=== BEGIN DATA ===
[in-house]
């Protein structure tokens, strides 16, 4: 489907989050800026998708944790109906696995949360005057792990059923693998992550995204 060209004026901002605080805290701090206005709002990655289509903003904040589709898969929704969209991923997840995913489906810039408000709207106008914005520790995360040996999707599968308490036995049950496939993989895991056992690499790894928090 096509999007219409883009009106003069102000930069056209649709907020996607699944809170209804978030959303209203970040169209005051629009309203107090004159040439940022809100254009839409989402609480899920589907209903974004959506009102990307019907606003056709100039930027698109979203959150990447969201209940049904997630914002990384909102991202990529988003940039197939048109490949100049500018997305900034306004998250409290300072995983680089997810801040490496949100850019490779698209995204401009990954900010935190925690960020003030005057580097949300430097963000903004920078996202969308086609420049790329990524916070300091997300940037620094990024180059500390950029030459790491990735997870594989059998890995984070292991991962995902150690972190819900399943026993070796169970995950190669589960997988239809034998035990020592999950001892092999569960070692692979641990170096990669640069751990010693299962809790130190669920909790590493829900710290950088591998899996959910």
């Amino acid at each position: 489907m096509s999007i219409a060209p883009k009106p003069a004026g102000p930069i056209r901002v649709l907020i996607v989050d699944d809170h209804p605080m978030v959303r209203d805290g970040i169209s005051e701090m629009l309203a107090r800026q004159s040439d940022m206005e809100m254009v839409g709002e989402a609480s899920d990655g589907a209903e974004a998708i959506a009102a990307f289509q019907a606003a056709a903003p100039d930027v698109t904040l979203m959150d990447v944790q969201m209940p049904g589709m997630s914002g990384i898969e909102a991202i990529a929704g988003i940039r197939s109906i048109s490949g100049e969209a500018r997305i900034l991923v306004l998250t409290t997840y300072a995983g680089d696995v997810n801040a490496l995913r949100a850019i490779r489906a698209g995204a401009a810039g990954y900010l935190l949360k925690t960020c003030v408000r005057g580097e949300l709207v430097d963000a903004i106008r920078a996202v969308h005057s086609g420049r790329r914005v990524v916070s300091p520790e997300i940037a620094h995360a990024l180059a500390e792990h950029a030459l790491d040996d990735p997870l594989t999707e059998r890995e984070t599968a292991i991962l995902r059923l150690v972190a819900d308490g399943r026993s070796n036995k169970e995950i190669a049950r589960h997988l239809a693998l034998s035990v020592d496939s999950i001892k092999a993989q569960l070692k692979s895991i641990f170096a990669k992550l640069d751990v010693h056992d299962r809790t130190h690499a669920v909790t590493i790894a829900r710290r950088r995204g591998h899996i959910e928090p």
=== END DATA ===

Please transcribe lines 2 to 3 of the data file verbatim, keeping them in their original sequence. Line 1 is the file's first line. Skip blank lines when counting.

């Protein structure tokens, strides 16, 4: 489907989050800026998708944790109906696995949360005057792990059923693998992550995204 060209004026901002605080805290701090206005709002990655289509903003904040589709898969929704969209991923997840995913489906810039408000709207106008914005520790995360040996999707599968308490036995049950496939993989895991056992690499790894928090 096509999007219409883009009106003069102000930069056209649709907020996607699944809170209804978030959303209203970040169209005051629009309203107090004159040439940022809100254009839409989402609480899920589907209903974004959506009102990307019907606003056709100039930027698109979203959150990447969201209940049904997630914002990384909102991202990529988003940039197939048109490949100049500018997305900034306004998250409290300072995983680089997810801040490496949100850019490779698209995204401009990954900010935190925690960020003030005057580097949300430097963000903004920078996202969308086609420049790329990524916070300091997300940037620094990024180059500390950029030459790491990735997870594989059998890995984070292991991962995902150690972190819900399943026993070796169970995950190669589960997988239809034998035990020592999950001892092999569960070692692979641990170096990669640069751990010693299962809790130190669920909790590493829900710290950088591998899996959910």
């Amino acid at each position: 489907m096509s999007i219409a060209p883009k009106p003069a004026g102000p930069i056209r901002v649709l907020i996607v989050d699944d809170h209804p605080m978030v959303r209203d805290g970040i169209s005051e701090m629009l309203a107090r800026q004159s040439d940022m206005e809100m254009v839409g709002e989402a609480s899920d990655g589907a209903e974004a998708i959506a009102a990307f289509q019907a606003a056709a903003p100039d930027v698109t904040l979203m959150d990447v944790q969201m209940p049904g589709m997630s914002g990384i898969e909102a991202i990529a929704g988003i940039r197939s109906i048109s490949g100049e969209a500018r997305i900034l991923v306004l998250t409290t997840y300072a995983g680089d696995v997810n801040a490496l995913r949100a850019i490779r489906a698209g995204a401009a810039g990954y900010l935190l949360k925690t960020c003030v408000r005057g580097e949300l709207v430097d963000a903004i106008r920078a996202v969308h005057s086609g420049r790329r914005v990524v916070s300091p520790e997300i940037a620094h995360a990024l180059a500390e792990h950029a030459l790491d040996d990735p997870l594989t999707e059998r890995e984070t599968a292991i991962l995902r059923l150690v972190a819900d308490g399943r026993s070796n036995k169970e995950i190669a049950r589960h997988l239809a693998l034998s035990v020592d496939s999950i001892k092999a993989q569960l070692k692979s895991i641990f170096a990669k992550l640069d751990v010693h056992d299962r809790t130190h690499a669920v909790t590493i790894a829900r710290r950088r995204g591998h899996i959910e928090p």